States of emergency in Northwest as storms kill 5
| 12.05.2007 | 08:47:26 | Views: 6549 | ID:
December 5 '07: The Seattle Post Intelligencer reported that a state of emergency has been declared in Washington by Governor Chris Gregoire and in Oregon by Governor Ted Kulongoski. The late fall storms have knocked out power to more than 50,000 people while completely inundating Interstate 5. Officials said the road should re-open Thursday or Friday pending little damage to the infrastructure, however some estimates put the total cost of damage in the hundreds of millions.
SeattlePI.com reported, "At least five people were killed and major road closures from flooding and slides included many stretches of U.S. 101 along the coast and Olympic Peninsula and U.S. 12 east of Aberdeen."In Oregon, Gov. Kulongski said his "priority is to ensure the safety of Oregonians by providing whatever resources they need to stay warm and dry and protect their property." The Salem-News reported, "The Governor declared a state of emergency ... due to the prolonged power outage, flooding and the need for shelter in many areas of the state." In Salem, the Emergency Coordination Center was activated to provide "support for county efforts and help coordinate emergency responses," the Salem-News continued. The SeattlePI.com found that the five who had died as a result of the storm included two hikers who were caught in an avalanche in the Cascade Mountains, "a Mason County man who died when he was buried in a building by a mudslide, a man in Aberdeen hit by a falling tree, and a man in Montesano who apparently relied on oxygen equipment that stopped operating after electricity was lost." Meanwhile, Coast Guard and Navy helicopters have been working to save those stranded in their homes by flooding. And "More than 100 National Guard soldiers have been assisting in the rescue operations. The Army Corps of Engineers also send seven flood teams to help monitor several levees," SeattlePI.com wrote.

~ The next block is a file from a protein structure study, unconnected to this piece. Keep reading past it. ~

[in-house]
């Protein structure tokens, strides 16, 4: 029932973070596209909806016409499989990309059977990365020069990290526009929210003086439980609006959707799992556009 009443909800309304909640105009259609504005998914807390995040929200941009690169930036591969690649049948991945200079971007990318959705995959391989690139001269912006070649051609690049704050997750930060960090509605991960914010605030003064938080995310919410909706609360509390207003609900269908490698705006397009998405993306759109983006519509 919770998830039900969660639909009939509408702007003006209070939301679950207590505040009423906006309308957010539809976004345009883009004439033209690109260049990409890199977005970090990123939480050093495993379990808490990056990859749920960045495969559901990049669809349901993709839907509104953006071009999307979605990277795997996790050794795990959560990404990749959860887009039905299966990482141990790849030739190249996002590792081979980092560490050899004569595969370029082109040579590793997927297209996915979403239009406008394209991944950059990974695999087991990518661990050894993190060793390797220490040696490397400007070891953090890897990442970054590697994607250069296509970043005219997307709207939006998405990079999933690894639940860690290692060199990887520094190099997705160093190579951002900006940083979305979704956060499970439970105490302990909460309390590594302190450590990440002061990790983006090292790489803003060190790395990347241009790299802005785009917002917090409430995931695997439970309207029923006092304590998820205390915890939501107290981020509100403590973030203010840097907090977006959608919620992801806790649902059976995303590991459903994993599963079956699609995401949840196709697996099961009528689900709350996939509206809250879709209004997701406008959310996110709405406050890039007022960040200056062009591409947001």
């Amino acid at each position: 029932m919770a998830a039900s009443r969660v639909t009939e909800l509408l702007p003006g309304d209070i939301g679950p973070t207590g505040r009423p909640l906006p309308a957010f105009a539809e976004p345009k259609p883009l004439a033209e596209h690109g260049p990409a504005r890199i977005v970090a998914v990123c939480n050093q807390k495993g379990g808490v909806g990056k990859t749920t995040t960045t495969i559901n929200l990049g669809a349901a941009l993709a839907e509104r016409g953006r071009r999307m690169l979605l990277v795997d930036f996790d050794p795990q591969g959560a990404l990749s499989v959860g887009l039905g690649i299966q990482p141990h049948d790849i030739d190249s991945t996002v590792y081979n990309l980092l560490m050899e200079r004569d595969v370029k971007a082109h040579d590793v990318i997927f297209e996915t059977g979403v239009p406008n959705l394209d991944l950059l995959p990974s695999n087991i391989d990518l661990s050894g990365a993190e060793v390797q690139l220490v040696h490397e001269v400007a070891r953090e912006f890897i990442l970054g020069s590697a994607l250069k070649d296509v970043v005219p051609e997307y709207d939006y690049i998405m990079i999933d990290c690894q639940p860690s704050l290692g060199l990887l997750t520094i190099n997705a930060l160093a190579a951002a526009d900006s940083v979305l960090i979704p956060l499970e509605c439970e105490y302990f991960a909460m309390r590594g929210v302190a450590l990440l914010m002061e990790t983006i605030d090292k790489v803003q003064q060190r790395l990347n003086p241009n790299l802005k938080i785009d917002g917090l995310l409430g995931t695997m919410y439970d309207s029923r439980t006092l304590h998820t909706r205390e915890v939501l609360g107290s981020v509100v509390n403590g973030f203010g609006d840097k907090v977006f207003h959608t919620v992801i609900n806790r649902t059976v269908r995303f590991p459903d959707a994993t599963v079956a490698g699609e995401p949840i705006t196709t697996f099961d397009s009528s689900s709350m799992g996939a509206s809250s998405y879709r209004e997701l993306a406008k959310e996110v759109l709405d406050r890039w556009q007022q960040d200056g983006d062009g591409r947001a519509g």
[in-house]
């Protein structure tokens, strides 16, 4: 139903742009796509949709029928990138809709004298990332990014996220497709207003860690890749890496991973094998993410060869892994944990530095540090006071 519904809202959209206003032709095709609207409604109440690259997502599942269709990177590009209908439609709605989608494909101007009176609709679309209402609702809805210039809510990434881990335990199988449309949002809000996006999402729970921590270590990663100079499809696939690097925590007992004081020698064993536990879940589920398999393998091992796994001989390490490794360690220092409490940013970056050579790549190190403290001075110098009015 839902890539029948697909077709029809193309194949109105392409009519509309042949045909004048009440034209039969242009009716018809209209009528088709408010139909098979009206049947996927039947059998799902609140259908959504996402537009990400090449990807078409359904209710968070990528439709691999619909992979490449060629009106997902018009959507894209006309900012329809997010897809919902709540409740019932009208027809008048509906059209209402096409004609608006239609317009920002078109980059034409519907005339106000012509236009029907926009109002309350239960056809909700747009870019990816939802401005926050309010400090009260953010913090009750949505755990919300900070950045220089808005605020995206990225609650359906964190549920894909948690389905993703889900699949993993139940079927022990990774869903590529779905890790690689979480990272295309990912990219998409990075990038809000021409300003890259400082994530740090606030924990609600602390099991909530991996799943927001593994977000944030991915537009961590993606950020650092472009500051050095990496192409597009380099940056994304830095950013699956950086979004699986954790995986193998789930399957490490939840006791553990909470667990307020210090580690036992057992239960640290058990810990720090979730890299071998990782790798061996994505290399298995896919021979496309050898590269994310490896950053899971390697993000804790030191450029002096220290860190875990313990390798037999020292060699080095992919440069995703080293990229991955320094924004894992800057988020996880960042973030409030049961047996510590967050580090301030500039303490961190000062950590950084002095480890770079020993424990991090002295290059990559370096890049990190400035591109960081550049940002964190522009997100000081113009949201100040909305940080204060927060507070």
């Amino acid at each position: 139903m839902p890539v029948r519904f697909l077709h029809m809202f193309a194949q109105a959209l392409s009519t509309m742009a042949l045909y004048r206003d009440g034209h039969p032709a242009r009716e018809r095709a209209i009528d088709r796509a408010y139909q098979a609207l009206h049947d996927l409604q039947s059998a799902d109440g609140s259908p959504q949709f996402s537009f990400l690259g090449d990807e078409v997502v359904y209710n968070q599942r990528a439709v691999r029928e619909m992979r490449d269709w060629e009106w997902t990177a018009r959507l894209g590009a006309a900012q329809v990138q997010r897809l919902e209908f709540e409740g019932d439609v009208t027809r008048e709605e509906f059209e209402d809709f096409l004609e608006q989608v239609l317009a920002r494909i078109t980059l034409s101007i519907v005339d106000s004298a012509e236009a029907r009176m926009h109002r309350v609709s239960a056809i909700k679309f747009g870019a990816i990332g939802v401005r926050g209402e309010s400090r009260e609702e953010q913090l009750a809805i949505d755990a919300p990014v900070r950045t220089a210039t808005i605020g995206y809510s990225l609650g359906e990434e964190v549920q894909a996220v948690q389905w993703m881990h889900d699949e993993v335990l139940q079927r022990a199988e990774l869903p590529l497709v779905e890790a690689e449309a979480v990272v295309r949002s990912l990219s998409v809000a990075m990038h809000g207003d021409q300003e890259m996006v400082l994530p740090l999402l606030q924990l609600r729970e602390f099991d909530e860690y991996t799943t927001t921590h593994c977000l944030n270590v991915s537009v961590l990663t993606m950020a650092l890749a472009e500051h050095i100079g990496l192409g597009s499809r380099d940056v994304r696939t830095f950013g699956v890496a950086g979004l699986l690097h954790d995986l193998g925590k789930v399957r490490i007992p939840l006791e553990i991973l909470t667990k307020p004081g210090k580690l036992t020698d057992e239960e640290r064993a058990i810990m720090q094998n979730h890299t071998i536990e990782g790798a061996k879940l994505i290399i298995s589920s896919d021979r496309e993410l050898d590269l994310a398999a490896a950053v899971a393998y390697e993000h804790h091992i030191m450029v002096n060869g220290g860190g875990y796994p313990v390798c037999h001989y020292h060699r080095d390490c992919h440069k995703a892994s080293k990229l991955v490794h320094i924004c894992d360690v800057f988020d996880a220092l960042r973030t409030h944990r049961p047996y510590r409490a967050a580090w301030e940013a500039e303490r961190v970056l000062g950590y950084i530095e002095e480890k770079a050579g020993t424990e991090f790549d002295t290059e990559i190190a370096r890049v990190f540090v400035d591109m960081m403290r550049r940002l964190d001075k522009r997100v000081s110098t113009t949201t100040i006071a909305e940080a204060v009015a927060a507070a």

Copyright ©2007 TheBreakingNews.com. All Rights Reserved. No reproduction in part or full without prior written permission.